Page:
In 1982, the U.S. Fish and Wildlife Service purchased kittiwake nesting cliffs in the Pribilof Islands, adding these sites to the Alaska Maritime National Wildlife Refuge, which already included nesting colonies at the other two Alaskan breeding sites. The species is also protected at its fourth breeding site in the Commander Islands, by virtue of its Endangered status in Russia.
In the Pribilof Islands, the species' breeding stronghold, there has been a proposal to ban trawl fishing in order to protect kittiwakes and other marine animals. In addition, a rat prevention program has been started to safeguard seabird nesting sites in the Pribilofs.
What Can You Do?
U.S. National Wildlife Refuges provide important habitat for Red-legged Kittiwake, and a great number of other species throughout the U.S. and its territories. Unfortunately, the refuge system is often under-funded during the U.S. government's budgeting process. To learn more about how you can help gain much needed funding for U.S. National Wildlife Refuges, visit: http://www.audubon.org/campaign/refuge_report/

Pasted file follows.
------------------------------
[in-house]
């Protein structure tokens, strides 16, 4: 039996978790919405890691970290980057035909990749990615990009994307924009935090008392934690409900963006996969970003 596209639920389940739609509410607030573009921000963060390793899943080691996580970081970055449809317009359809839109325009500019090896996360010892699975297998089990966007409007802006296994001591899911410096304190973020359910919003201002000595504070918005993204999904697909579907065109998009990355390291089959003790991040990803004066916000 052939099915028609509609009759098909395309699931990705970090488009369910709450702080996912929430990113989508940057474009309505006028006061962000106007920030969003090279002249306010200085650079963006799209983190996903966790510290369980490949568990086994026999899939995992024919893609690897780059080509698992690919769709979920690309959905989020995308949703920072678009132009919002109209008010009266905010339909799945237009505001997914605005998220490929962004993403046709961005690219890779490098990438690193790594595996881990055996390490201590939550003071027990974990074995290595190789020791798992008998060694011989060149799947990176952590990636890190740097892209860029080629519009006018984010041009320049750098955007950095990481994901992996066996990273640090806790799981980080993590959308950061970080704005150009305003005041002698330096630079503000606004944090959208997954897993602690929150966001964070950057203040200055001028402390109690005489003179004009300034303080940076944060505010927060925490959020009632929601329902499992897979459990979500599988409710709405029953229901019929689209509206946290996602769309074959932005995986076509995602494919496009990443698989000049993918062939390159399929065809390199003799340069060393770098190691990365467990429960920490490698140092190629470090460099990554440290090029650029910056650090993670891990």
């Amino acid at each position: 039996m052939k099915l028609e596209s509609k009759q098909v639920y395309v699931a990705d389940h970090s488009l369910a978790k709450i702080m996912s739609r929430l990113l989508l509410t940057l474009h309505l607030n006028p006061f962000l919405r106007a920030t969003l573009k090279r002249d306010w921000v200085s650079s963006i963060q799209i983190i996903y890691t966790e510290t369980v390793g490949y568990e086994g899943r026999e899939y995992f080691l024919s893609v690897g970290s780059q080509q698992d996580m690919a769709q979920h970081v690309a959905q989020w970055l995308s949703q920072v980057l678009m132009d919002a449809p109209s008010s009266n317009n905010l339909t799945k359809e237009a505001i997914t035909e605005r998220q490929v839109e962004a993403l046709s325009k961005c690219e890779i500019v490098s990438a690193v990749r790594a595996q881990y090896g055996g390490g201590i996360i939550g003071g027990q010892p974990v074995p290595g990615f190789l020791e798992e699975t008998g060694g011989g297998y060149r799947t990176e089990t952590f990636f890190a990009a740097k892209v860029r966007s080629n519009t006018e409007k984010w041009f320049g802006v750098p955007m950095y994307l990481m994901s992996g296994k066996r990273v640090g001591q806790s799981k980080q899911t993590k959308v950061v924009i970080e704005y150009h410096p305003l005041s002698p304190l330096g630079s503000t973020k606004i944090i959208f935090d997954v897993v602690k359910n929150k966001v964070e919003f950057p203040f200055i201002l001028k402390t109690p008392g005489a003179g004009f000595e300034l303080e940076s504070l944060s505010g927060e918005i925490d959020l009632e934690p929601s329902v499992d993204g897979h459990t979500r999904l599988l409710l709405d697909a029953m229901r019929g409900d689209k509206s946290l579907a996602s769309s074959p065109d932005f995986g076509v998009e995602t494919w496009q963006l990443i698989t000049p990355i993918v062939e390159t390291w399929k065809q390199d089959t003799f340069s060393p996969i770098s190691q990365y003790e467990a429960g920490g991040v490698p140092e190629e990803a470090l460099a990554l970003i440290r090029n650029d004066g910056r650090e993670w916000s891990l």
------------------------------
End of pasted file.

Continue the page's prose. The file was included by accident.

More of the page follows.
Audubon's Important Bird Area program is another tool for the conservation of Red-legged Kittiwakes as well as other species. To learn more about the Important Bird Areas program in Alaska and to learn how you can help with the IBA program visit: http://www.audubon.org/bird/iba/ak.html
BirdLife International (2006) Species factsheet: Rissa brevirostris, Red-legged Kittiwake http://www.birdlife.org/datazone/species/index.html?action=SpcHTMDetails.asp&sid=3256&m=0
Byrd, G.V. and J.C. Williams. 1993. Red-legged Kittiwake (Rissa brevirostris). In The Birds of North America, No. 60 (A. Poole and F. Gill, Eds.) Philadelphia: The Academy of Natural Sciences; Washington, D.C.: The American Ornithologists' Union.
Kaufman, Kenn. 1996. Lives of North American Birds. Houghton Mifflin Company, New York.
Stattersfield, A.J., and D.R. Capper (Eds). 2000. Threatened Birds of the World. Lynx Editions and BirdLife International, Barcelona and Cambridge.